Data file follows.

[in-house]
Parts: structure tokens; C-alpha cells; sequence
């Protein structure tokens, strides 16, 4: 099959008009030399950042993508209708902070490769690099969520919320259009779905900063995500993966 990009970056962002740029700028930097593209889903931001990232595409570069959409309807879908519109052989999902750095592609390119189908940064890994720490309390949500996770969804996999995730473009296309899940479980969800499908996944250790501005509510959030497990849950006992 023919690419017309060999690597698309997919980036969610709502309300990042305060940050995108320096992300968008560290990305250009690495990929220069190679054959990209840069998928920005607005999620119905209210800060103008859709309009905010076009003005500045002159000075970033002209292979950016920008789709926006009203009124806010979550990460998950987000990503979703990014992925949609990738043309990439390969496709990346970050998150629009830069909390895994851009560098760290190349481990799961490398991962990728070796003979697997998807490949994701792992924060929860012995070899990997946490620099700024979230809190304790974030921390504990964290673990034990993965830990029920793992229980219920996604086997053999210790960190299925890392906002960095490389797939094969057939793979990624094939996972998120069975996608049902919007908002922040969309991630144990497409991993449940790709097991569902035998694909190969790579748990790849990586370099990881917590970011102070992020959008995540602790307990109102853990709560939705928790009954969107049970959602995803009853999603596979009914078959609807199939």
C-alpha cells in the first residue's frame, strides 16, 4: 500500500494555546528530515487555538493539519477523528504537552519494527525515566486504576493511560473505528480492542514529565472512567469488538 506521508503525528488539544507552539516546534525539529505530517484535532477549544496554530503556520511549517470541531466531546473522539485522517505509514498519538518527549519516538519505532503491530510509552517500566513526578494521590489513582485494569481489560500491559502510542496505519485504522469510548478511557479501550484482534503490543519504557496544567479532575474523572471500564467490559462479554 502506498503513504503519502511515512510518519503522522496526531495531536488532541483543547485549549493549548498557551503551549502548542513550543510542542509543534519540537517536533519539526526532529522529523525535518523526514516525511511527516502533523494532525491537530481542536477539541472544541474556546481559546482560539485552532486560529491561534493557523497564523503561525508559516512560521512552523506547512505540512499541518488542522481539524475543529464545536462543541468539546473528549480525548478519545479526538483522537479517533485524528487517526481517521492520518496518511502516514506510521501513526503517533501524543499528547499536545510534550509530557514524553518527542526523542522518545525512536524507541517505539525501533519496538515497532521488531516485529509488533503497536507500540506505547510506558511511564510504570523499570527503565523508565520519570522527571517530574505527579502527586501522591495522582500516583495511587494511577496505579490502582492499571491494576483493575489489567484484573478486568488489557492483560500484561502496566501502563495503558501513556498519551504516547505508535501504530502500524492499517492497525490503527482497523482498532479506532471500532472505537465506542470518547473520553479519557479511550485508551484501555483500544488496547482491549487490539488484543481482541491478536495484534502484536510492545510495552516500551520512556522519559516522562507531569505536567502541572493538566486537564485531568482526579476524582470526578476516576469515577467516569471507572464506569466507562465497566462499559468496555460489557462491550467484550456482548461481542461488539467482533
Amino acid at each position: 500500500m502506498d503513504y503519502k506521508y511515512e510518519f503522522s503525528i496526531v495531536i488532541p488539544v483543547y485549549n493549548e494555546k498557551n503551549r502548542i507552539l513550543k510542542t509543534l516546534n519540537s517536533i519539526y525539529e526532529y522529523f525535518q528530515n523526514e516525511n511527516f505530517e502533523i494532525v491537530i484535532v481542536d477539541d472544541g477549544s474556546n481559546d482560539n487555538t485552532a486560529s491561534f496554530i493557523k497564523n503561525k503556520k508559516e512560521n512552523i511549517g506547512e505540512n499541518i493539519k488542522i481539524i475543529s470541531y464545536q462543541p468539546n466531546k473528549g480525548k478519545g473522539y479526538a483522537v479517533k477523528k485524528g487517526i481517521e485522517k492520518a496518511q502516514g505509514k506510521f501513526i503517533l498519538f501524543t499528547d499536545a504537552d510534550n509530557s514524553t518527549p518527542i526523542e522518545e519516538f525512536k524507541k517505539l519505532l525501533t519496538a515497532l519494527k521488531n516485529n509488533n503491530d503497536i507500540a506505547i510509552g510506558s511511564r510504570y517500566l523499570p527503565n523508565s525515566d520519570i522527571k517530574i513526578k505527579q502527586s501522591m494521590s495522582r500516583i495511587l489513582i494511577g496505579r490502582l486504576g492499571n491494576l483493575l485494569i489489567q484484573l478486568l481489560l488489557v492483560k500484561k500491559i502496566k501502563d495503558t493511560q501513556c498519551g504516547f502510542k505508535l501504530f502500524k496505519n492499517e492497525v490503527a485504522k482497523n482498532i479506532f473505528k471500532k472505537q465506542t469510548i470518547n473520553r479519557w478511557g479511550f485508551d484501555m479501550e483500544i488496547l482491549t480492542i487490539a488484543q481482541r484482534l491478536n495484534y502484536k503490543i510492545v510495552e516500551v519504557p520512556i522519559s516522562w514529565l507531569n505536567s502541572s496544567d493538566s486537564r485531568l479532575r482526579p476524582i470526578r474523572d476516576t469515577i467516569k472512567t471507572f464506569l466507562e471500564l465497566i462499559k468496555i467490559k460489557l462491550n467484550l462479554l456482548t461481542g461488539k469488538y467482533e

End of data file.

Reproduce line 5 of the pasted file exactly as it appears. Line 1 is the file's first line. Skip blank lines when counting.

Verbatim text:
Amino acid at each position: 500500500m502506498d503513504y503519502k506521508y511515512e510518519f503522522s503525528i496526531v495531536i488532541p488539544v483543547y485549549n493549548e494555546k498557551n503551549r502548542i507552539l513550543k510542542t509543534l516546534n519540537s517536533i519539526y525539529e526532529y522529523f525535518q528530515n523526514e516525511n511527516f505530517e502533523i494532525v491537530i484535532v481542536d477539541d472544541g477549544s474556546n481559546d482560539n487555538t485552532a486560529s491561534f496554530i493557523k497564523n503561525k503556520k508559516e512560521n512552523i511549517g506547512e505540512n499541518i493539519k488542522i481539524i475543529s470541531y464545536q462543541p468539546n466531546k473528549g480525548k478519545g473522539y479526538a483522537v479517533k477523528k485524528g487517526i481517521e485522517k492520518a496518511q502516514g505509514k506510521f501513526i503517533l498519538f501524543t499528547d499536545a504537552d510534550n509530557s514524553t518527549p518527542i526523542e522518545e519516538f525512536k524507541k517505539l519505532l525501533t519496538a515497532l519494527k521488531n516485529n509488533n503491530d503497536i507500540a506505547i510509552g510506558s511511564r510504570y517500566l523499570p527503565n523508565s525515566d520519570i522527571k517530574i513526578k505527579q502527586s501522591m494521590s495522582r500516583i495511587l489513582i494511577g496505579r490502582l486504576g492499571n491494576l483493575l485494569i489489567q484484573l478486568l481489560l488489557v492483560k500484561k500491559i502496566k501502563d495503558t493511560q501513556c498519551g504516547f502510542k505508535l501504530f502500524k496505519n492499517e492497525v490503527a485504522k482497523n482498532i479506532f473505528k471500532k472505537q465506542t469510548i470518547n473520553r479519557w478511557g479511550f485508551d484501555m479501550e483500544i488496547l482491549t480492542i487490539a488484543q481482541r484482534l491478536n495484534y502484536k503490543i510492545v510495552e516500551v519504557p520512556i522519559s516522562w514529565l507531569n505536567s502541572s496544567d493538566s486537564r485531568l479532575r482526579p476524582i470526578r474523572d476516576t469515577i467516569k472512567t471507572f464506569l466507562e471500564l465497566i462499559k468496555i467490559k460489557l462491550n467484550l462479554l456482548t461481542g461488539k469488538y467482533e